The Pirates of Ersatz-Sixty-Nine

The Pirates of Ersatz-Sixty-Nine

Hoddan’s mouth opened and closed and opened again. He remembered this item of Darthian etiquette. If a girl asked a man if he would fight for her, and he agreed, then within a day and a night he had to fight the man she sent him to fight, or else he was disgraced. And disgrace on Darth meant that the shamed man could be plundered or killed by anybody who chose to do so, but he would be hanged by indignant authority if he resisted. It was a great deal worse than outlawry. It included scorn and contempt and opprobrium. It meant dishonor and humiliation and admitted degradation. A disgraced man was despicable in his own eyes. And Hoddan had kidnaped these men who’d been forced to engage themselves to fight him, and if they killed him they would obviously die in space, and if they didn’t they’d be ashamed to stay alive. The moral tone on Darth was probably not elevated, but etiquette was a force.Hoddan thought it over. He looked up suddenly.

“Some of them,” he said wryly, “probably figure there’s nothing to do but go through with it, eh?”

“Yes,” said Thal dismally. “Then we will all die.”

“Hm-m-m,” said Hoddan. “The obligation is to fight. If you fail to kill me, that’s not your fault, is it? If you’re conquered, you’re in the clear?”

Thal said miserably:

“True. Too true! When a man is conquered he is conquered. His conqueror may plunder him, when the matter is finished, or he can spare him, when he may never fight his conqueror again.”

“Draw your knife,” said Hoddan. “Come at me.”

Thal bewilderedly made the gesture. Hoddan leveled a stun-pistol and said:

“_Bzzz._ You’re conquered. You came at me with your knife, and I shot you with my stun-pistol. It’s all over. Right?”

Thal gaped at him. Then he beamed. He expanded. He gloated. He frisked. He practically wagged a nonexistent tail in his exuberance. He’d been shown an out when he could see none.

“Send in the others one by one,” said Hoddan. “I’ll take care of them. But Thal–why did the Lady Fani want me killed?”

Thal had no idea, but he did not care. Hoddan did care. He was bewildered and inclined to be indignant. A noble friendship like theirs– A spearman, came in and saluted. Hoddan went through a symbolic duel, which was plainly the way the thing would have happened in reality. Others came in and went through the same process. Two of them did not quite grasp that it was a ritual, and he had to shoot them in the knife arm. Then he hunted in the ship’s supplies for ointment for the blisters that would appear from stun-pistol bolts at such short range. As he bandaged the places, he again tried to find out why the Lady Fani had tried to get him carved up by the large-bladed knives all Darthian gentlemen wore. Nobody could enlighten him.But the atmosphere improved remarkably. Since each theoretic fight had taken place in private, nobody was obliged to admit a compromise with etiquette. Hoddan’s followers ceased to brood. They developed huge appetites. Those who had been aground on Krim told zestfully of the monstrous hangovers they’d acquired there. It appeared that Hoddan was revered for the size of the benders he enabled his followers to hang on.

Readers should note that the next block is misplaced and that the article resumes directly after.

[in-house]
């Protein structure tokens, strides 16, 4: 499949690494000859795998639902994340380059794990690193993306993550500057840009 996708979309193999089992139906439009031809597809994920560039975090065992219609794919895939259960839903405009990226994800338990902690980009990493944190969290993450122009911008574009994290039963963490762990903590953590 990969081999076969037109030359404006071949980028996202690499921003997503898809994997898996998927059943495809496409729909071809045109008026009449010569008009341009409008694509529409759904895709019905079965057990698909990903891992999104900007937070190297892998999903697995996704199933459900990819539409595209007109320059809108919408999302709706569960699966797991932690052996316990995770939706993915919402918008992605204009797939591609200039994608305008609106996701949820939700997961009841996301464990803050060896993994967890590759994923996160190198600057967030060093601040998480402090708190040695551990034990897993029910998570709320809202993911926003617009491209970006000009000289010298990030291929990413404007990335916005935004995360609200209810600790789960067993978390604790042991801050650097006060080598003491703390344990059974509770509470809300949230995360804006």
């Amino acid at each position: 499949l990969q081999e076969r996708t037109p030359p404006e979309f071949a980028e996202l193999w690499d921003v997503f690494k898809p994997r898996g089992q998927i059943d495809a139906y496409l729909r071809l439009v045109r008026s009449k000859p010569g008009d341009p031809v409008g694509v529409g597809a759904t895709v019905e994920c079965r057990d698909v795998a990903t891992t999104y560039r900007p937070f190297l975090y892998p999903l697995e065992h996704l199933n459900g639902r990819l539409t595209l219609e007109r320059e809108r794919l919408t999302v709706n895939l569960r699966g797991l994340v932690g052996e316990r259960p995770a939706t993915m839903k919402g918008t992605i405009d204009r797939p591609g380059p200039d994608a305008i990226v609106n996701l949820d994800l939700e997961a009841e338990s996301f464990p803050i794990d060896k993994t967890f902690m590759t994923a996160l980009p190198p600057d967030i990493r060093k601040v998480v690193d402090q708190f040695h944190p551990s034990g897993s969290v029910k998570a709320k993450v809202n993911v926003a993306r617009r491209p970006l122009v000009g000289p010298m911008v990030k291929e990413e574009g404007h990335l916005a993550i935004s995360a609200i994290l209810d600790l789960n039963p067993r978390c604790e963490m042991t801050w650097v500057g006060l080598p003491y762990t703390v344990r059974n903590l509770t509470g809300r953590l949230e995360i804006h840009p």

But there remained the fact that the Lady Fani had tried to get him massacred. He puzzled over it. The little yacht sped through space toward Walden. He tried to think how he’d offended Fani. He could think of nothing. He set to work on a new electronic setup which would make still another modification of the Lawlor space-drive possible. In the others, groups of electronic components were cut out and others substituted in rather tricky fashion from the control board. This was trickiest of all. It required the home-made vacuum tube to burn steadily when in use. But it was a very simple idea. Lawlor drive and landing grid force fields were formed by not dissimilar generators, and ball lightning force fields were in the same general family of phenomena. Suppose one made the field generator that had to be on a ship if it was to drive at all, capable of all those allied, associated, similar force fields? If a ship could make the fields that landing grids did, it should be useful to pirates.

Hoddan’s present errand was neither pure nor simple piracy, but piracy it would be. The more he considered the obligation he’d taken on himself when he helped the emigrant-fleet, the more he doubted that he could lift it without long struggle. He was preparing to carry on that struggle for a long time. He’d more or less resigned himself to the postponement of his personal desires. Nedda, for example. He wasn’t quite sure– Perhaps, after all–

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